Black former employees sue Google for racial discrimination
Civil rights attorney Ben Crump filed a racial discrimination lawsuit against Google this week claiming there has been a pattern of racial discrimination toward minority employees.
“Former Google employees came for their dream job that turned into a nightmare because of bigoted, discriminatory, racist culture that exists within Google,” Crump said at a press conference Monday.
The lawsuit, which alleges a pattern and practice of racial discrimination, was filed on behalf of April Curley and other former and current Black employees at Google. Curley said she was unlawfully terminated from her position after she told managers she was creating a report on Google’s “discriminatory” practices, a press release stated.
“These women tried to sound the alarm,” Crump said, later adding that the company “retaliated against these victims of the racist culture that exists in Google.”
ABC News has reached out to Google for comment on the lawsuit.
Curley worked at Google as a diversity recruiter for six years to recruit prospects from historically Black colleges and universities. She said she was hired at an entry level position even though she held a master’s degree and had five years of experience.
“April Curley was an exceptional employee at Google. She was hired to a position well below her qualifications and was consistently wrongfully passed over for promotions,” Crump alleged. “While Google claims that they were looking to increase diversity, they were actually undervaluing, underpaying and mistreating their Black employees, leading to high turnover.”
Curley said she was able to recruit more than 500 Black students to become a part of the company. But ultimately, she alleges, she began noticing “white dominant policies in practice within Google.”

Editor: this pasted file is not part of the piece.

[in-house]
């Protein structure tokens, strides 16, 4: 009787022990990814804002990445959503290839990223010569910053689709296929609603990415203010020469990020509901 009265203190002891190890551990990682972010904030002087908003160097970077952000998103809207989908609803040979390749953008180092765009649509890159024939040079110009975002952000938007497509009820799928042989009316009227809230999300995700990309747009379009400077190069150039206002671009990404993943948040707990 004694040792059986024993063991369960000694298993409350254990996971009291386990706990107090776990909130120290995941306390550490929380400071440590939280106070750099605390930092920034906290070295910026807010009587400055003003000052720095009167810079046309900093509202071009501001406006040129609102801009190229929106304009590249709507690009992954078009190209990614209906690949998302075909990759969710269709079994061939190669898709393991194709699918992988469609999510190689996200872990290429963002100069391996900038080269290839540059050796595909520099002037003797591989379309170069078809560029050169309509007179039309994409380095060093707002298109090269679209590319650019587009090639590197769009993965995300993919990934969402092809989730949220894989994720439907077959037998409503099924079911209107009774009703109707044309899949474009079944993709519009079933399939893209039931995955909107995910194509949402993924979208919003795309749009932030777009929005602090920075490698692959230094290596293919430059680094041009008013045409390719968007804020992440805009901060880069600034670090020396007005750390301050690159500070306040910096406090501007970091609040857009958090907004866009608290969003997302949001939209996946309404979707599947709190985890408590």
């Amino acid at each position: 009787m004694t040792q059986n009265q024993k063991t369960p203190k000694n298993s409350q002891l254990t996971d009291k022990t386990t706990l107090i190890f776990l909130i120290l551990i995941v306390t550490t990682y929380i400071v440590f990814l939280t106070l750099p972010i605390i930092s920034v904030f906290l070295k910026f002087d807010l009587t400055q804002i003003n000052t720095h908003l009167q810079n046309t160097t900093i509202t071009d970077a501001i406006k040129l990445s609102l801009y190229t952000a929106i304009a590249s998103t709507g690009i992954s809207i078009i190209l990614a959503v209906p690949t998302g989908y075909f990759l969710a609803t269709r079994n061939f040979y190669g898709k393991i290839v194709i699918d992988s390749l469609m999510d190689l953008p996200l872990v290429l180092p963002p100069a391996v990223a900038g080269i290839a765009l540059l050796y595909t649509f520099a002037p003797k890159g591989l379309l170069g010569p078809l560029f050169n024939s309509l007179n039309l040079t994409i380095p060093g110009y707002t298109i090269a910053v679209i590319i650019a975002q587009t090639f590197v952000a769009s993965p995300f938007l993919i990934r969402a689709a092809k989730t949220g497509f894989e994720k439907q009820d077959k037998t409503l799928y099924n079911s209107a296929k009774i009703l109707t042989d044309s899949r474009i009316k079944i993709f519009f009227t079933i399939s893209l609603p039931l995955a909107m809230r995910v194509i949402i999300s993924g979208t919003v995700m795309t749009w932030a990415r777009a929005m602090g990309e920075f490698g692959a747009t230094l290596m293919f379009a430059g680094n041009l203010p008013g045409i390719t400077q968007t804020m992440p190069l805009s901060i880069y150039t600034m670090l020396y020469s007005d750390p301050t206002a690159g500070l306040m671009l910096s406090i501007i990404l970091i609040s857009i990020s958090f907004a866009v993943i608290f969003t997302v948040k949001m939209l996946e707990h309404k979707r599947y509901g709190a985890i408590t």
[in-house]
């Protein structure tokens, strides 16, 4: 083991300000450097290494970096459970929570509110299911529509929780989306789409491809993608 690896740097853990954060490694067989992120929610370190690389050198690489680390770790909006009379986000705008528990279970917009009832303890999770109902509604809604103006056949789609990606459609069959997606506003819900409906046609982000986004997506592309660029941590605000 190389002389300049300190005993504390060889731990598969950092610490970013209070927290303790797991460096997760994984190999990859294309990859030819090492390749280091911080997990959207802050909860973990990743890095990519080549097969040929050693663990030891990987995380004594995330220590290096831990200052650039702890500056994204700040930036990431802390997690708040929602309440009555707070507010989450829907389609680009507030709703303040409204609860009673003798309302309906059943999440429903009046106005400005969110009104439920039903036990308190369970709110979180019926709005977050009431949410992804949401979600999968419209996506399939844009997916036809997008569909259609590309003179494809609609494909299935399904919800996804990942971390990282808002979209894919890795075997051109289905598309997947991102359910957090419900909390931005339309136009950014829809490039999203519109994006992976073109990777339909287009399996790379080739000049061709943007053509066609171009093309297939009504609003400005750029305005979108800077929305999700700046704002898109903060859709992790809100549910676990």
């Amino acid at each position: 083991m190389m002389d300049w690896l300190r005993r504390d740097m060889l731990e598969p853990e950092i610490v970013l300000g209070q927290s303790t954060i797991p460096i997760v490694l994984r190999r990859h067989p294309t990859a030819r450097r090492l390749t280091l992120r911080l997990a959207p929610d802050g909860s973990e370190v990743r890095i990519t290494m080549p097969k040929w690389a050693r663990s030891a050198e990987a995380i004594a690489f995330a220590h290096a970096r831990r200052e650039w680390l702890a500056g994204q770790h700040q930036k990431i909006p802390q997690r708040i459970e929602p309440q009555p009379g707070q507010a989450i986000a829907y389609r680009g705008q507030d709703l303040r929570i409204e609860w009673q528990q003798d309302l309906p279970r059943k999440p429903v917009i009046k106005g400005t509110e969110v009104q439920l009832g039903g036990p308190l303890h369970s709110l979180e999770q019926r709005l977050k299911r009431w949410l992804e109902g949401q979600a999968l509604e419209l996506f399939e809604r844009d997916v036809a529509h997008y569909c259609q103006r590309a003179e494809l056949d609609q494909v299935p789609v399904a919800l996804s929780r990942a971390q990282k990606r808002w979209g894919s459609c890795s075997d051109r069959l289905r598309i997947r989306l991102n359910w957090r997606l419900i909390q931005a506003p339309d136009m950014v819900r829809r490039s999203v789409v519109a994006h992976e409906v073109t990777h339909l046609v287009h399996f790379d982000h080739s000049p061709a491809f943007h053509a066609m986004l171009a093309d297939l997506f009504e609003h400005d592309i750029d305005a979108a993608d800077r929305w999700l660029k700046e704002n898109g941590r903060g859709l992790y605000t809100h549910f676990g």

Crump and law firm Stowell & Friedman, Ltd. alleged in a press release that Black employees at Google are “steered toward lower-level roles with less pay and fewer opportunities for advancement” and face a hostile working environment and retaliation if they “oppose the company’s discriminatory practices.”
“After dedicating so much of my life to ensure Black and brown students had access to opportunities in tech, and at Google, after being restrained to an entry level classification for six years, after being blocked for promotion because, I quote, ‘Google had no budget to pay me,’ Google decided that right next step in my career was to unjustly terminate me,” Curley said at the press conference.
Google has not commented publicly on Curley’s termination.
According to Google’s annual diversity report published in 2021, the company said they “recognize” a need to do better.
“We recognize our responsibility to meet this moment and believe the greatest contribution we can make to changing these structural inequities is sustained action within our company, our communities and the world,” the report stated.
Crump and his team are pursuing a class action suit. The lawsuit filed by the firm requests that employees get their positions back and be awarded the full compensation and benefits that they not only lost but may also lose in the future.
“Google, we are here to encourage you to do the right thing,” Crump said.
Crump said investigations have been opened by the California Department of Fair Employment and Housing and the California Assembly. ABC News has reached out to both for comment.